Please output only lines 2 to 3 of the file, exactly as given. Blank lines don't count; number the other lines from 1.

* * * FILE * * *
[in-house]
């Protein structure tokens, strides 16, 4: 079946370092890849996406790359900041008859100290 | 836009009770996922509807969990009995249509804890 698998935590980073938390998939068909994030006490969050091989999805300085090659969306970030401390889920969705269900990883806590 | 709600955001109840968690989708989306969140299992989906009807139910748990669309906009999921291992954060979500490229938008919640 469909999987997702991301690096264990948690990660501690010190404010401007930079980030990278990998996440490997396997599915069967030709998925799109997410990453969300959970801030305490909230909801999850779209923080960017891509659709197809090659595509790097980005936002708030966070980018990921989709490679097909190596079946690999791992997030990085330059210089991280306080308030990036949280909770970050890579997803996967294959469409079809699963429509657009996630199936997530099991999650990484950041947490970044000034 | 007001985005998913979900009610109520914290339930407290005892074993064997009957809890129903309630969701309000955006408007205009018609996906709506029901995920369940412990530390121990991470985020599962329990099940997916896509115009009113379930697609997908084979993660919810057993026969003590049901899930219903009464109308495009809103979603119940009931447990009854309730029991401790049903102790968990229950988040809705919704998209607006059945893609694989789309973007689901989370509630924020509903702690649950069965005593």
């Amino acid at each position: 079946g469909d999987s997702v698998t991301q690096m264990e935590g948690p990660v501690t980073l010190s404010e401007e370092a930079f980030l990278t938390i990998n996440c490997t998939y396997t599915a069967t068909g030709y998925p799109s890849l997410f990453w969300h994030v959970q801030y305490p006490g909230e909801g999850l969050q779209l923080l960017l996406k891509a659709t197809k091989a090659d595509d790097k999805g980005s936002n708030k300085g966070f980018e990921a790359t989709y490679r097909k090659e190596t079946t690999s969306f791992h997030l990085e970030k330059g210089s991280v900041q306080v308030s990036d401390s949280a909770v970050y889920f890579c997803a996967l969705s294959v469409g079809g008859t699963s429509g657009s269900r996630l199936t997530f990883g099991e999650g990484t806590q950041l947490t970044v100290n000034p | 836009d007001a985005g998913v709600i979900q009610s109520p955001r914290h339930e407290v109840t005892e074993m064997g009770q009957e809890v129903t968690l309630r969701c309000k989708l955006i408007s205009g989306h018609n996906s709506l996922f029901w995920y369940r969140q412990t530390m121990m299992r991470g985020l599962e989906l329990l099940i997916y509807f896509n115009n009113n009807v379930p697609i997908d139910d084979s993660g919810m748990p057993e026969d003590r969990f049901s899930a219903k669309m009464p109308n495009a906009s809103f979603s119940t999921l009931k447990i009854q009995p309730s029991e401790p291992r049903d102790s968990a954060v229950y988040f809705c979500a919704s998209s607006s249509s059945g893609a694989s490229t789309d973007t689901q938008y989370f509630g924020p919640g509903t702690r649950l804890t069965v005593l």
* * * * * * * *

């Protein structure tokens, strides 16, 4: 079946370092890849996406790359900041008859100290 | 836009009770996922509807969990009995249509804890 698998935590980073938390998939068909994030006490969050091989999805300085090659969306970030401390889920969705269900990883806590 | 709600955001109840968690989708989306969140299992989906009807139910748990669309906009999921291992954060979500490229938008919640 469909999987997702991301690096264990948690990660501690010190404010401007930079980030990278990998996440490997396997599915069967030709998925799109997410990453969300959970801030305490909230909801999850779209923080960017891509659709197809090659595509790097980005936002708030966070980018990921989709490679097909190596079946690999791992997030990085330059210089991280306080308030990036949280909770970050890579997803996967294959469409079809699963429509657009996630199936997530099991999650990484950041947490970044000034 | 007001985005998913979900009610109520914290339930407290005892074993064997009957809890129903309630969701309000955006408007205009018609996906709506029901995920369940412990530390121990991470985020599962329990099940997916896509115009009113379930697609997908084979993660919810057993026969003590049901899930219903009464109308495009809103979603119940009931447990009854309730029991401790049903102790968990229950988040809705919704998209607006059945893609694989789309973007689901989370509630924020509903702690649950069965005593």
């Amino acid at each position: 079946g469909d999987s997702v698998t991301q690096m264990e935590g948690p990660v501690t980073l010190s404010e401007e370092a930079f980030l990278t938390i990998n996440c490997t998939y396997t599915a069967t068909g030709y998925p799109s890849l997410f990453w969300h994030v959970q801030y305490p006490g909230e909801g999850l969050q779209l923080l960017l996406k891509a659709t197809k091989a090659d595509d790097k999805g980005s936002n708030k300085g966070f980018e990921a790359t989709y490679r097909k090659e190596t079946t690999s969306f791992h997030l990085e970030k330059g210089s991280v900041q306080v308030s990036d401390s949280a909770v970050y889920f890579c997803a996967l969705s294959v469409g079809g008859t699963s429509g657009s269900r996630l199936t997530f990883g099991e999650g990484t806590q950041l947490t970044v100290n000034p | 836009d007001a985005g998913v709600i979900q009610s109520p955001r914290h339930e407290v109840t005892e074993m064997g009770q009957e809890v129903t968690l309630r969701c309000k989708l955006i408007s205009g989306h018609n996906s709506l996922f029901w995920y369940r969140q412990t530390m121990m299992r991470g985020l599962e989906l329990l099940i997916y509807f896509n115009n009113n009807v379930p697609i997908d139910d084979s993660g919810m748990p057993e026969d003590r969990f049901s899930a219903k669309m009464p109308n495009a906009s809103f979603s119940t999921l009931k447990i009854q009995p309730s029991e401790p291992r049903d102790s968990a954060v229950y988040f809705c979500a919704s998209s607006s249509s059945g893609a694989s490229t789309d973007t689901q938008y989370f509630g924020p919640g509903t702690r649950l804890t069965v005593l």